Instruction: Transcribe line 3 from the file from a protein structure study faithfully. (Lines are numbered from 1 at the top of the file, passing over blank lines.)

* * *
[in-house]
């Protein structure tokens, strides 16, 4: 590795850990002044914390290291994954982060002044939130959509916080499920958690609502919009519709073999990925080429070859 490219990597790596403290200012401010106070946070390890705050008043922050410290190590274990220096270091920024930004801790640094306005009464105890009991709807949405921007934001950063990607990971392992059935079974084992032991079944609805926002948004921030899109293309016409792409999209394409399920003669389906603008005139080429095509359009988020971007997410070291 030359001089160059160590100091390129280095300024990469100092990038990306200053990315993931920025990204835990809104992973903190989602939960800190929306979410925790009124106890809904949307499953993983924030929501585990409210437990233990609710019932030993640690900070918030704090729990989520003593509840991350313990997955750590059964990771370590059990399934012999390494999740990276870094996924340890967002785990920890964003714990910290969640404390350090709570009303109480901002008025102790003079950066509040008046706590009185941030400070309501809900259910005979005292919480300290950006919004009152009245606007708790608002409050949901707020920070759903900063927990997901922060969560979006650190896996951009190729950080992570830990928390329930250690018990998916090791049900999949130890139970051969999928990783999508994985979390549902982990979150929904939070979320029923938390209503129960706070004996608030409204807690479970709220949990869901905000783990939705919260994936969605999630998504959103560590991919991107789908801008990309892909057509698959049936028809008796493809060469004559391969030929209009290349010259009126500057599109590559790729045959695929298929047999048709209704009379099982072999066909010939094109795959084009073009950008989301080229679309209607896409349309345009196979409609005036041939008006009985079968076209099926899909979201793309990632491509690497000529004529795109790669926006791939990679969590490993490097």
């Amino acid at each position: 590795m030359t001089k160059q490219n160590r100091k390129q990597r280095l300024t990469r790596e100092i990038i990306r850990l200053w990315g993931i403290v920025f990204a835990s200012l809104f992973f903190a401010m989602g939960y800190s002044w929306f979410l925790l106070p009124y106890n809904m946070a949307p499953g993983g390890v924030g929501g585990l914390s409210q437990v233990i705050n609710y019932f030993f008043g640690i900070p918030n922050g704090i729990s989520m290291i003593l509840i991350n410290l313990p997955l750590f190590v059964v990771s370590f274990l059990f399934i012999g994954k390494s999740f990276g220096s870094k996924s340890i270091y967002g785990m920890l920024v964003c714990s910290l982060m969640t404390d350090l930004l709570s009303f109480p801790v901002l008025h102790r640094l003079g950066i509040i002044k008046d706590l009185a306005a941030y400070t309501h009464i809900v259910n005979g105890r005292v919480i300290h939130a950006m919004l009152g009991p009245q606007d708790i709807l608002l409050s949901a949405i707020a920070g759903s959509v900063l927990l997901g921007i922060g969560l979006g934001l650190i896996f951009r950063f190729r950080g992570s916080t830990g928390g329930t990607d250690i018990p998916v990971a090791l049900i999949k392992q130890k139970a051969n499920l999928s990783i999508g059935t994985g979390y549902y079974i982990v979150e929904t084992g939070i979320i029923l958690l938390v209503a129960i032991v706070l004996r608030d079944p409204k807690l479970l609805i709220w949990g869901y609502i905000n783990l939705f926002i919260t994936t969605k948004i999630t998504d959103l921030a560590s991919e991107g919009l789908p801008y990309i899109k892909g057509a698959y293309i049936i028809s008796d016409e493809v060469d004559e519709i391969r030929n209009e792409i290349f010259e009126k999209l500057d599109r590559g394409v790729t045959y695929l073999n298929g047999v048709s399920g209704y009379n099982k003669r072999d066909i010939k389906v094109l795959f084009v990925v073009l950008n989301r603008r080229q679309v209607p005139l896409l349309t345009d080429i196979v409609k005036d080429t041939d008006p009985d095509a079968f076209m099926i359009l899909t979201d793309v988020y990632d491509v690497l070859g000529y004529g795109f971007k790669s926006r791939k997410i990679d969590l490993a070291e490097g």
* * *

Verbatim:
């Amino acid at each position: 590795m030359t001089k160059q490219n160590r100091k390129q990597r280095l300024t990469r790596e100092i990038i990306r850990l200053w990315g993931i403290v920025f990204a835990s200012l809104f992973f903190a401010m989602g939960y800190s002044w929306f979410l925790l106070p009124y106890n809904m946070a949307p499953g993983g390890v924030g929501g585990l914390s409210q437990v233990i705050n609710y019932f030993f008043g640690i900070p918030n922050g704090i729990s989520m290291i003593l509840i991350n410290l313990p997955l750590f190590v059964v990771s370590f274990l059990f399934i012999g994954k390494s999740f990276g220096s870094k996924s340890i270091y967002g785990m920890l920024v964003c714990s910290l982060m969640t404390d350090l930004l709570s009303f109480p801790v901002l008025h102790r640094l003079g950066i509040i002044k008046d706590l009185a306005a941030y400070t309501h009464i809900v259910n005979g105890r005292v919480i300290h939130a950006m919004l009152g009991p009245q606007d708790i709807l608002l409050s949901a949405i707020a920070g759903s959509v900063l927990l997901g921007i922060g969560l979006g934001l650190i896996f951009r950063f190729r950080g992570s916080t830990g928390g329930t990607d250690i018990p998916v990971a090791l049900i999949k392992q130890k139970a051969n499920l999928s990783i999508g059935t994985g979390y549902y079974i982990v979150e929904t084992g939070i979320i029923l958690l938390v209503a129960i032991v706070l004996r608030d079944p409204k807690l479970l609805i709220w949990g869901y609502i905000n783990l939705f926002i919260t994936t969605k948004i999630t998504d959103l921030a560590s991919e991107g919009l789908p801008y990309i899109k892909g057509a698959y293309i049936i028809s008796d016409e493809v060469d004559e519709i391969r030929n209009e792409i290349f010259e009126k999209l500057d599109r590559g394409v790729t045959y695929l073999n298929g047999v048709s399920g209704y009379n099982k003669r072999d066909i010939k389906v094109l795959f084009v990925v073009l950008n989301r603008r080229q679309v209607p005139l896409l349309t345009d080429i196979v409609k005036d080429t041939d008006p009985d095509a079968f076209m099926i359009l899909t979201d793309v988020y990632d491509v690497l070859g000529y004529g795109f971007k790669s926006r791939k997410i990679d969590l490993a070291e490097g």